How to Stop Comparing Yourself to Others on Social Media

US presidents tend to serve as the country’s role models. One such president, the 26th to be exact, former president Teddy Roosevelt was quoted as saying, “Comparison is the thief of joy.” 

Yet the problem not only continues into this modern age, but it’s also actually made worse by the advent of social media.

These platforms including Instagram, Facebook, TikTok, Snapchat, and Youtube allow individuals to follow people’s lives intimately, including celebrities. Unfortunately, everyone knows they’re being “watched,” so they put their “best face forward.” No one wants to be caught on a bad hair day or when their life isn’t necessarily following the path they intended.

Why do we compare ourselves to others?

That means when you compare what you see in yourself as a flawed image and goals still in the distance with your life plan while viewing these posed and unrealistic posts, you will never feel as though you measure up. 

The intention of influencers on social media and celebrities depicting their life is to be out of your reach, more than you’re capable of, and be people you want to emulate but are incapable of doing so. 

Celebrities usually borrow the jewelry and clothing you see in ads or on the red carpet. These aren’t their everyday errand outfits. When their makeup artists and hairdressers go home, they’re at the mercy of self-care. 

Everyone was born to be unique with the duty of making what’s special about us shine, not attempting to make ourselves into a carbon copy of someone else. Let’s look at a few ways to avoid harmful comparisons.

How to stop that?

It’s easy to get caught up in comparisons. When you get acquainted with people from around the world on social networks, there’s not one person who doesn’t wonder to themself how they keep themself so trim or how they can look spot-on so early in the morning. 

That’s especially true when you work from home and tend to dive straight into work very early without considering looks as a priority some days. But it’s essential to give yourself that out. 

If your day is hectic with perhaps a full task load and you didn’t have a moment to put on a fresh face of makeup or maybe even style your hair, the individual in the post probably took time to get glammed up in order to pose for that posting. 

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No one will go on a social site looking terrible or tell a story of failure or mistakes. Each individual on these networks wants the world to believe they are successful, capable, and flawless, plus they hope you want to emulate them.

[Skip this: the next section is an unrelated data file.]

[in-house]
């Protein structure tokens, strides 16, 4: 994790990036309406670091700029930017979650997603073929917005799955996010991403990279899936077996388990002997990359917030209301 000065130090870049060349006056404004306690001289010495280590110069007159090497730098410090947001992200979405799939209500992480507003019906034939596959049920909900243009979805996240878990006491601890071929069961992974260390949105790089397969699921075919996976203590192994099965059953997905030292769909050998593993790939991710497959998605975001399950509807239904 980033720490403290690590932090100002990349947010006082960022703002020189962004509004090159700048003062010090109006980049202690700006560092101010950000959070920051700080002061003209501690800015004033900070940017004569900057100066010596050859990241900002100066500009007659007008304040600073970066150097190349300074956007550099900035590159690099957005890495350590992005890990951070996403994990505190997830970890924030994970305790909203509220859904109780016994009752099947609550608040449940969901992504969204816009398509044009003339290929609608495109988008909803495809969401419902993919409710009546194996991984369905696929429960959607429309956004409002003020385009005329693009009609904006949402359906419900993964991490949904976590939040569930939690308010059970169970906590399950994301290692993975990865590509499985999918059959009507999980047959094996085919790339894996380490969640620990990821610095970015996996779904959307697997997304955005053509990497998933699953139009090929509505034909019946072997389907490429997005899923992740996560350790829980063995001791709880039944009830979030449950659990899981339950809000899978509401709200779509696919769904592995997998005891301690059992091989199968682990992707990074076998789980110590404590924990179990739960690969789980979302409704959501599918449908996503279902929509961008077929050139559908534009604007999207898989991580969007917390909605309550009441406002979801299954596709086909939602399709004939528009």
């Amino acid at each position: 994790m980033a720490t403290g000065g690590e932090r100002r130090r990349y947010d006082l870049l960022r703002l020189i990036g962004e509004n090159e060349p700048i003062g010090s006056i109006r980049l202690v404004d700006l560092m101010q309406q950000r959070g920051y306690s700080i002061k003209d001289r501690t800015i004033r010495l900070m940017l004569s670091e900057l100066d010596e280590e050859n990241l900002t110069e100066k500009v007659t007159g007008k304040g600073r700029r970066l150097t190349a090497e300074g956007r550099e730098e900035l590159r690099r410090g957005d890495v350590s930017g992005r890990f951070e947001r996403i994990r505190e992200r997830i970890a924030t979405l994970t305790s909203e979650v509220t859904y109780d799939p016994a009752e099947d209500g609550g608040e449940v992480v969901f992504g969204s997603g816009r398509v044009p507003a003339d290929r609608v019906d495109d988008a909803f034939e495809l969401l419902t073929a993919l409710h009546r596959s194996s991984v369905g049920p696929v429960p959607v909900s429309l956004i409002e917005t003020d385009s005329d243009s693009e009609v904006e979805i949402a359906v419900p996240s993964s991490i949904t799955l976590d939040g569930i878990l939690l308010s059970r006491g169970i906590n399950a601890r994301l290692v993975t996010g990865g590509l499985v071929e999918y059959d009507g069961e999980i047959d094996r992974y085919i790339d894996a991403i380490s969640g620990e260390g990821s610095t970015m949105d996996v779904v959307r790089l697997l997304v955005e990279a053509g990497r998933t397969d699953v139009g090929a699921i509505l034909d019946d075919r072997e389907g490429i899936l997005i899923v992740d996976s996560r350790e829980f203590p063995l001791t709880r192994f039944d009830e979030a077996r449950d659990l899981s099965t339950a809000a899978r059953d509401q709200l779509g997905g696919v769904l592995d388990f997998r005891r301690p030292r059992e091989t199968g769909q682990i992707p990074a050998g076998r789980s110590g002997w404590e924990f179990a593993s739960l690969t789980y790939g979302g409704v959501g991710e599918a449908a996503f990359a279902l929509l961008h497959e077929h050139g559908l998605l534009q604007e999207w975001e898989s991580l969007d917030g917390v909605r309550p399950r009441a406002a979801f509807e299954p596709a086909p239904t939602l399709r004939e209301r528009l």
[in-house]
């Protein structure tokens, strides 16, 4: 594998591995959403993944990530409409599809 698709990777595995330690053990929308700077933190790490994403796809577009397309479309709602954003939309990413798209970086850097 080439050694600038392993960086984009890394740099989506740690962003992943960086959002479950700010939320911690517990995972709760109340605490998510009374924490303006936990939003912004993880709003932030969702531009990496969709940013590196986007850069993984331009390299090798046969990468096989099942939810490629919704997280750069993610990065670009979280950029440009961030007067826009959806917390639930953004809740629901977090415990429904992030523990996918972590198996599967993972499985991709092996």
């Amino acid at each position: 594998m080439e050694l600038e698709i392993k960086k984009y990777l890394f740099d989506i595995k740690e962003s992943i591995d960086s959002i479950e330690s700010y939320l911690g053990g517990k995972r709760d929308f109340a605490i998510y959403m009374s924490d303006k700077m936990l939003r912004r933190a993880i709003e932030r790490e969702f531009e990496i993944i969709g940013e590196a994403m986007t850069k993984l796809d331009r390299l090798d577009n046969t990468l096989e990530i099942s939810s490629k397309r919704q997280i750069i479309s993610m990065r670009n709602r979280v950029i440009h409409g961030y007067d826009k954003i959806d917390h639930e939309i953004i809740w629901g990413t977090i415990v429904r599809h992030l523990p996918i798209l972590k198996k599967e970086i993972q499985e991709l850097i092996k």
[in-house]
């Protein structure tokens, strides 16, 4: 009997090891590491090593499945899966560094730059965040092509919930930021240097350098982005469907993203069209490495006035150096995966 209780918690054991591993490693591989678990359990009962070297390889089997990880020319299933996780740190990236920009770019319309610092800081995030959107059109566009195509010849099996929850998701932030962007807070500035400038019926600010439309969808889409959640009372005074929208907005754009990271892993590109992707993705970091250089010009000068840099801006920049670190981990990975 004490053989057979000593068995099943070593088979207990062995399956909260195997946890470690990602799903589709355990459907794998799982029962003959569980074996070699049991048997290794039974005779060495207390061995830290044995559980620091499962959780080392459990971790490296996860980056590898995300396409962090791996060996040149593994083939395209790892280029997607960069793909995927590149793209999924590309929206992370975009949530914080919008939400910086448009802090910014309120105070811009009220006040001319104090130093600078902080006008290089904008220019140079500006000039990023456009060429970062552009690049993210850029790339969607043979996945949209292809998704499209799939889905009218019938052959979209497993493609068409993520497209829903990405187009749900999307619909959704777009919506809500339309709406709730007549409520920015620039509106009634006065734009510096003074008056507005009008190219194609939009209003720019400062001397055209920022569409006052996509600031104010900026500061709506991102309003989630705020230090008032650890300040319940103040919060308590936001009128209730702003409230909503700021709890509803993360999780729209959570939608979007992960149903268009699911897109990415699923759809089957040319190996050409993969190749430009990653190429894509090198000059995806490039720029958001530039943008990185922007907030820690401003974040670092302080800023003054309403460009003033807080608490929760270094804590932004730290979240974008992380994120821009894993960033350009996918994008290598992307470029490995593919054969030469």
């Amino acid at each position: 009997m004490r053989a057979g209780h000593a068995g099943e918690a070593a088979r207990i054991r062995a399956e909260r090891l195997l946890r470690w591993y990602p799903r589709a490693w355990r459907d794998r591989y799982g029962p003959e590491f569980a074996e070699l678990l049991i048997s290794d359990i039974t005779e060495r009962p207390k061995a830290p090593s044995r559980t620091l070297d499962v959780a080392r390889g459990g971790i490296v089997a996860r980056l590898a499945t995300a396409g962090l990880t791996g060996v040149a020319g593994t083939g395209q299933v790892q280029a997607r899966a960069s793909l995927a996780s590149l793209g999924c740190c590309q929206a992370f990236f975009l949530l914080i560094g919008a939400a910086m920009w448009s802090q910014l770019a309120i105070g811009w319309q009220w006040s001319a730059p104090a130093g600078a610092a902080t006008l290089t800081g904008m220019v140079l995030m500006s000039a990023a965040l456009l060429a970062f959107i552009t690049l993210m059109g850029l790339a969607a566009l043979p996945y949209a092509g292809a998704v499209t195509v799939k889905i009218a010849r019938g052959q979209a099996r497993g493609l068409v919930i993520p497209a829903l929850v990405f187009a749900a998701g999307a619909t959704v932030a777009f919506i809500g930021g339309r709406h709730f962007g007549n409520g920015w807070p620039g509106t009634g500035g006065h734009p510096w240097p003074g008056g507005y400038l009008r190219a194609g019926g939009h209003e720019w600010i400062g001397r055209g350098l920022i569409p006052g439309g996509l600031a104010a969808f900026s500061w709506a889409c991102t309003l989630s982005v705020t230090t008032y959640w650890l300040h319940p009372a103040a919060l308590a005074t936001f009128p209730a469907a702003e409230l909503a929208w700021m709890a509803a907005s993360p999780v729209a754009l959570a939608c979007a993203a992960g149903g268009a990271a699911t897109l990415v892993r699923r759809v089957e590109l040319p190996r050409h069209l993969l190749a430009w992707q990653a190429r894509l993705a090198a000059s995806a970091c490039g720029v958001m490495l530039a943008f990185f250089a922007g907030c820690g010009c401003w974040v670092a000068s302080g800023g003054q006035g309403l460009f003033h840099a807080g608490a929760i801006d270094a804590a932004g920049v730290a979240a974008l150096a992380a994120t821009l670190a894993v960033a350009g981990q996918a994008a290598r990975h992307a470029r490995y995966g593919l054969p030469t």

It’s up to you to be secure in your life and who you are. That way, you can let those fleeting moments pass when you wonder why you aren’t as impeccable instead of dwelling on them. What you see and believe is merely smoke and mirrors. Check how you can avoid harsh comparisons.

1. social networks are other people acting out their dreams

People constantly depicting their life on social networks usually don’t have much of a life outside these sites. People who live busy don’t have time to post about it every five seconds. 

Seeing all these individuals relay to their followers makes it easy to get caught up in feeling less than. That’s because the average person with a lot of work to do doesn’t have the time typically to then also do amazing activities outside of that, nor are they capable of always being camera ready. 

Seeing them taking pictures of themselves merely dining at fancy restaurants or attending a concert you’ve been dying to see is tough. Still, perhaps they showcase traveling to incredible locations for work or taking fantastic holidays, which is downright disheartening. 

It isn’t even that you’re unhappy about their fortune; it’s more that you don’t understand your own misfortune.

The thing to remember with social networking is the people who post, especially those who do so a lot, can be deceptive with their details. A lot of times, what they’re showing you is not real. The shots are often photoshopped or edited with captions that take a long time to consider before publishing the posting.

And even if someone’s life is somewhat exciting or appears ideal on the site, that doesn’t necessarily mean they don’t have their own set of issues they deal with, nor does it mean the person is happy or secure.